The influential daily newspaper Kayhan, long viewed as the mouthpiece of Iran’s conservative establishment, has been particularly vociferous in its denunciation of the reformists, and not so subtle in its warnings to Rouhani. Other conservatives, such as Judiciary Chief Sadegh Larijani, have also warned of reformist “cobras raising their heads again”.
It appears that Rouhani’s cabinet will mostly include technocratic and moderate conservatives. Influential reformists such as Khatami will likely play a behind the scenes role in advising Rouhani. But what of Mousavi, Rahnavard, and Karroubi?
The husband and wife remain under arrest in their own residence. Reports from Iran indicate that their harsh imprisonment (almost no contact with the outside world) has resulted in serious health issues for them.
Mehdi Karroubi, who is reported to be under arrest at a Ministry of Intelligence safe house, is also reported to be suffering from various ailments. The death of any of them could be a serious blow to the political balance in Iran and Rouhani’s reputation. He has promised to gain their release. Will his government act accordingly?
Rouhani does not command the Islamic Revolutionary Guards Corps; it is likely that the Guards and their chief Khamanei will play the most important role in determining the fates of Mousavi, Karroubi, and Rahnavard. Thus far, the trio has been held in detention without going to trial.
Interestingly, the Guards-linked website Basirat has declared that “If the law is followed, a competent court must look into the crimes of these individuals.” This is one of the few times that the regime has spoken so openly of trying the reformist trio; it fears a trial would give them an opportunity to publicly challenge Khamenei.
However, the establishment has also indicated that it would forgive the reformists if they repented for their “sins”. Could the regime be considering trying the three opposition leaders? This in itself would not be an admission of defeat, but could pave the way for a compromise between the left and the right. As Khamenei has repeatedly stated, national unity is essential for dealing with Iran’s external enemies. And as Khatami has said, the Iranian “people” could forgive the regime if it forgives the 2009 protestors, and by implication the reformists.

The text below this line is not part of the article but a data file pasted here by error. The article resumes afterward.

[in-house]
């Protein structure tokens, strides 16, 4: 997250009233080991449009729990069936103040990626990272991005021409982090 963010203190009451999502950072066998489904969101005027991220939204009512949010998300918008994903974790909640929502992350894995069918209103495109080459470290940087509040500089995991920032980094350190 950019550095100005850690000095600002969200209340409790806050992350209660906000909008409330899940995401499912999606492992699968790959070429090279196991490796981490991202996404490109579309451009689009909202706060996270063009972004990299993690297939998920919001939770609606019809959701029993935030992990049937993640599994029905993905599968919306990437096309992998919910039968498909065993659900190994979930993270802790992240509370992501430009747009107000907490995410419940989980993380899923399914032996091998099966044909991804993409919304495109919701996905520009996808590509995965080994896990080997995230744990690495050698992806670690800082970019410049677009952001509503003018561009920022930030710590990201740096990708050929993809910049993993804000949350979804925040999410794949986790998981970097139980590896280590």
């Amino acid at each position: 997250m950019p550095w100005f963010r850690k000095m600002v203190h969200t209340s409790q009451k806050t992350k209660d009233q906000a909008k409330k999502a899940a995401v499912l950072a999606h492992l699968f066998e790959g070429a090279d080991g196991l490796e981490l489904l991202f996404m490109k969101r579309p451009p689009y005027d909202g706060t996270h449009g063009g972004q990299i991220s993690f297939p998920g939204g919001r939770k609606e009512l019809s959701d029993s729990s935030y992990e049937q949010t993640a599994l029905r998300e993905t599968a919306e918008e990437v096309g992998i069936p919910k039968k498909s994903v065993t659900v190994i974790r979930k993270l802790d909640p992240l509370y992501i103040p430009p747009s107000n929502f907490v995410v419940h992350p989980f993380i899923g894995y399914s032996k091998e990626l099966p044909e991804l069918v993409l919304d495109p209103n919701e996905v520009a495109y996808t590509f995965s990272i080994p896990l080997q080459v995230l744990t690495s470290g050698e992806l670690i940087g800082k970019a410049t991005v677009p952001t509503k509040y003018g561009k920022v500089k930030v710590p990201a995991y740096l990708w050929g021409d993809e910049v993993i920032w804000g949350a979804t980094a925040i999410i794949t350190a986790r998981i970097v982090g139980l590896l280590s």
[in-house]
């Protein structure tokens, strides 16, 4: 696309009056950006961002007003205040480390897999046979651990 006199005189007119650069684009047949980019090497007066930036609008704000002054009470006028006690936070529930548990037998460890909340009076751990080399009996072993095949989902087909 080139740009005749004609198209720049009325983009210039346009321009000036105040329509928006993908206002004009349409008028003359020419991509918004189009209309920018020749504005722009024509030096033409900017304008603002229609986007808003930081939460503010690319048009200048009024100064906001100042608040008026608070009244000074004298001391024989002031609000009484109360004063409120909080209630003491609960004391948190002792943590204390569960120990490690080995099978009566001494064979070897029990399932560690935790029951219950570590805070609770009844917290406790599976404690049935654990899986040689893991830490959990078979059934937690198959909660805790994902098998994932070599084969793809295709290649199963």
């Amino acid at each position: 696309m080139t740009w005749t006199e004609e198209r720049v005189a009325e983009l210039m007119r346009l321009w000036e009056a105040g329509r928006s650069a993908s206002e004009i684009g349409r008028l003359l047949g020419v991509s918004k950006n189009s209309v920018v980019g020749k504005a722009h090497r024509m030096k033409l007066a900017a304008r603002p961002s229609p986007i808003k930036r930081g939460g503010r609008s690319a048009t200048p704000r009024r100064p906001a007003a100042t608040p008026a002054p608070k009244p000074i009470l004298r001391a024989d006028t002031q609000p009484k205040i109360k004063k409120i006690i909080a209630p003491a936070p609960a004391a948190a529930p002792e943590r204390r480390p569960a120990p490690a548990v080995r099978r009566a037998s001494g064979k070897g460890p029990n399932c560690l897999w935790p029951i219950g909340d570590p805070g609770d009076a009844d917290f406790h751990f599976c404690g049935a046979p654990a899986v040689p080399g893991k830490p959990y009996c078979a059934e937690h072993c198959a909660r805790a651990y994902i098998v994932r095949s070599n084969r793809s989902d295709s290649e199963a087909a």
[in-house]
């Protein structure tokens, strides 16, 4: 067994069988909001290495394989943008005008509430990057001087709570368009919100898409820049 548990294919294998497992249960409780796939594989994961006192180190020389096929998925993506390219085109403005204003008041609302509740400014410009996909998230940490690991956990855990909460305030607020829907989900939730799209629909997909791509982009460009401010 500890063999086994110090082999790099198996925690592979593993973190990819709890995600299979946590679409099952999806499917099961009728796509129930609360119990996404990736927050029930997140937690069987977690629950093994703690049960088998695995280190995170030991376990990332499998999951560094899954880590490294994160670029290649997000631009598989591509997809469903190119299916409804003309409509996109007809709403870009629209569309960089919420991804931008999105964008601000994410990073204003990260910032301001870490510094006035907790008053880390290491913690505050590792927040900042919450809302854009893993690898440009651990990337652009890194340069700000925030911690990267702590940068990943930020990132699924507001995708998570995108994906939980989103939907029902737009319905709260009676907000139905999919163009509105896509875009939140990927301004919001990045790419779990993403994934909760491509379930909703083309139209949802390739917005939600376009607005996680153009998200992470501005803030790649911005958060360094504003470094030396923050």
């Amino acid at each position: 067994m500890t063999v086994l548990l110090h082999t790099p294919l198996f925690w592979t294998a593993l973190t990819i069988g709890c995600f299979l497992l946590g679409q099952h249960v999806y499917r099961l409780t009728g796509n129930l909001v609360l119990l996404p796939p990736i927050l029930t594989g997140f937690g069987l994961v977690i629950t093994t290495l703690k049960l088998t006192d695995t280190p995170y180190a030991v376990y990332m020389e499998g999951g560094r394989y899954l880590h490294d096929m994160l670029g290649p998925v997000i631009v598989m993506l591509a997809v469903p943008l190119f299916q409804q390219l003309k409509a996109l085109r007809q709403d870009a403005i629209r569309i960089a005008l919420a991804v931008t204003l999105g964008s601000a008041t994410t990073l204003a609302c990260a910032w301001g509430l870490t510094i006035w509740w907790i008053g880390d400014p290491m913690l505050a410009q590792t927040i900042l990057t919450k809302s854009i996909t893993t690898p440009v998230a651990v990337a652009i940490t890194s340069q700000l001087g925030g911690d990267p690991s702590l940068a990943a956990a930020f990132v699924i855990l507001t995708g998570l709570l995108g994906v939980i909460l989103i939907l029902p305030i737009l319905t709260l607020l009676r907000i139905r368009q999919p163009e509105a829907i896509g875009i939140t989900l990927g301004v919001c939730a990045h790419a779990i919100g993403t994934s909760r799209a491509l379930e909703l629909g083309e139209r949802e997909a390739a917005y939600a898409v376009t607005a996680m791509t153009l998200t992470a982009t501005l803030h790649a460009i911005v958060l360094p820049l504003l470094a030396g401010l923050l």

Rouhani, Iran’s bridge-maker, could theoretically lay the groundwork for national unity as he attempts to negotiate the nuclear programme. But the bridge he stands on is shaky. It will take much effort by him and his supporters to guide the regime toward stability.
Progress on nuclear negotiations and the lifting of sanctions could help. The most recent U.S. Congressional sanctions against Iran will make Rouhani’s job only harder, and empower the ultra-conservatives. And any domestic and foreign moves viewed as threatening by ultra-conservatives could imperil Rouhani’s presidency. This would not only result in renewed regime infighting, but the collapse of nuclear negotiations.
Regarding negotiations, it is often said that it takes two to tango — the United States and Iran. But in reality, Rouhani’s dance will have many participants, some of whom are more self-interested and treacherous than others. Rouhani’s cabinet selection will be a major indicator of his intentions.
The fate of the long-suffering Karroubi, Mousavi, and Rahnavard could be the most important indicator of all.
Alireza Nader is a senior international policy analyst at the nonprofit, nonpartisan RAND Corporation.